In banking, I have not noted much in the way of differences in my local banks, many of which have been taken over by others. I think we are on the fourth, or maybe fifth, iteration in 20 years in our personal account as it has changed hands to ever bigger corporations. My business account bank was taken over and I lost my interest bearing checking account-so much for the benefits of competition.

  21. Yes, ChiliMac, competition is good. (Of course, it’s not good in every area, because nothing is. There’s no single solution to all problems.) But McCain is contrasting competition with deregulation, and pointing to the success of the banking industry. Haven’t we learned that even where competition is the right approach, it can need regulation to keep it from (a) having results that don’t serve social needs and/or (b) becoming non-competitive? Or do you think competition is an end in itself?

    I continue to think that his single quotation from McCain expresses what’s fundamentally wrong with his approach, while inadvertently giving evidence that that approach is fundamentally wrong.

  22. “…. The Community Reinvestment Act was passed in 1977. Are we supposed to believe that CRA was working smoothly throughout the Carter, Reagan, Bush I, and Clinton years and then only under Bush II did overzealous anti-”redlining” enforcement come into play, perhaps a result of Dubya’s legendarily close relationship with ACORN? Or maybe overzealous enforcement back in the late 1970s is somehow responsible for a real estate blowout that only materialized 30 years later? It doesn’t even come close to making sense.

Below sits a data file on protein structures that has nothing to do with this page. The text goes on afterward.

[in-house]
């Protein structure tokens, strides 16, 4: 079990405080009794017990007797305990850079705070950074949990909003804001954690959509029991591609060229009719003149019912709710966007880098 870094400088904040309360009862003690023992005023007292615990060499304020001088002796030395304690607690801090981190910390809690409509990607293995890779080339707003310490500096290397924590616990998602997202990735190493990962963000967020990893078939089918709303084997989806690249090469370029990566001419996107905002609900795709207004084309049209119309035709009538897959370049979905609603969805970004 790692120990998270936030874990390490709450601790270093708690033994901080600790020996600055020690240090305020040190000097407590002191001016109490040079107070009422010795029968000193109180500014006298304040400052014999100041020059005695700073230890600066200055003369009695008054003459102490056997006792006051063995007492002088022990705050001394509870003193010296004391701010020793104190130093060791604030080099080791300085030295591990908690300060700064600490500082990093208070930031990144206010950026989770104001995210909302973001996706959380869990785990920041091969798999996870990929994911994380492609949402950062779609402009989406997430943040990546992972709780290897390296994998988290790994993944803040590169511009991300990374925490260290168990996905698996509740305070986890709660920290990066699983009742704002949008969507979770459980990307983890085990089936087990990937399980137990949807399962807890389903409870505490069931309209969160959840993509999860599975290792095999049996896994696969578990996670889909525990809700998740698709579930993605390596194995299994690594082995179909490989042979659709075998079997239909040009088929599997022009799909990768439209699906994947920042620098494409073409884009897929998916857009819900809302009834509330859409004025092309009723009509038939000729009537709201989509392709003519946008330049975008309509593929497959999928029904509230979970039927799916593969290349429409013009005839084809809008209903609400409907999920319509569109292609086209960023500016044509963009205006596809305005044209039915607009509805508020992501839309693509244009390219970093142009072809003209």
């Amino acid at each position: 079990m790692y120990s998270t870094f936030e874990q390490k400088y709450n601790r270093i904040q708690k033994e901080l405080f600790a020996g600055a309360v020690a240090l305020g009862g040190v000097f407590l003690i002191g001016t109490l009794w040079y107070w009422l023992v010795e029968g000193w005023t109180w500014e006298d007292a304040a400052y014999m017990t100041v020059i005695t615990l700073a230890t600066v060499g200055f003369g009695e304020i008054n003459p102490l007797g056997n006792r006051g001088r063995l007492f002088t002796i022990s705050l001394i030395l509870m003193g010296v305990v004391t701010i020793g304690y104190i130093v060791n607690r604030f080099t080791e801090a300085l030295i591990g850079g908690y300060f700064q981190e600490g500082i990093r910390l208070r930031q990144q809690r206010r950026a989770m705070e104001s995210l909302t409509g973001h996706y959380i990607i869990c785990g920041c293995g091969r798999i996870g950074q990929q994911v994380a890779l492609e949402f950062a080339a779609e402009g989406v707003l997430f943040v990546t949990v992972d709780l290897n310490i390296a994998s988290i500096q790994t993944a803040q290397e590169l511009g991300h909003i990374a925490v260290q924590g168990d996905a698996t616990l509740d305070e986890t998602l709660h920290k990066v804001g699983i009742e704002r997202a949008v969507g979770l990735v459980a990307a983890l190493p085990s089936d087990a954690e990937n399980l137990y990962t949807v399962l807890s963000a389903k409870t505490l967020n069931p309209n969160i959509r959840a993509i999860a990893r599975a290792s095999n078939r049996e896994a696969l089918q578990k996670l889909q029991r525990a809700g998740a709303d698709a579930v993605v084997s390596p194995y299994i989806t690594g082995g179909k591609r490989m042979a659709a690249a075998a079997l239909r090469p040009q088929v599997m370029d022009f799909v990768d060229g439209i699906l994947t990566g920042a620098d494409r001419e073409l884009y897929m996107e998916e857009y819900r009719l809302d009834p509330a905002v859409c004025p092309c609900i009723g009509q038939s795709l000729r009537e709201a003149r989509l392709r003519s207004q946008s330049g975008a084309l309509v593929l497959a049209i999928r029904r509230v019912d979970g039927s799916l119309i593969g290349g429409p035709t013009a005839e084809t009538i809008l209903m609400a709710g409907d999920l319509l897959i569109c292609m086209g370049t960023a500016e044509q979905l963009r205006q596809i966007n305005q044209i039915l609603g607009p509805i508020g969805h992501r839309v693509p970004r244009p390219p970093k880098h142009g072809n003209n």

“Beyond that, the mere existence of “subprime” loans — i.e., mortgages given to less-creditworthy individuals at higher interest rates — isn’t the problem here. The problems have to do with what was done with the loans after they were packaged, sold and used to make leveraged plays.”

    http://yglesias.thinkprogress.org/archives/2008/09/blame_the_cra.php

  23. Good web site, thanks.. Happy Ramadan for everyone..

  24. Круто! Со смартфона немного тяжело читается, но оно того стоит!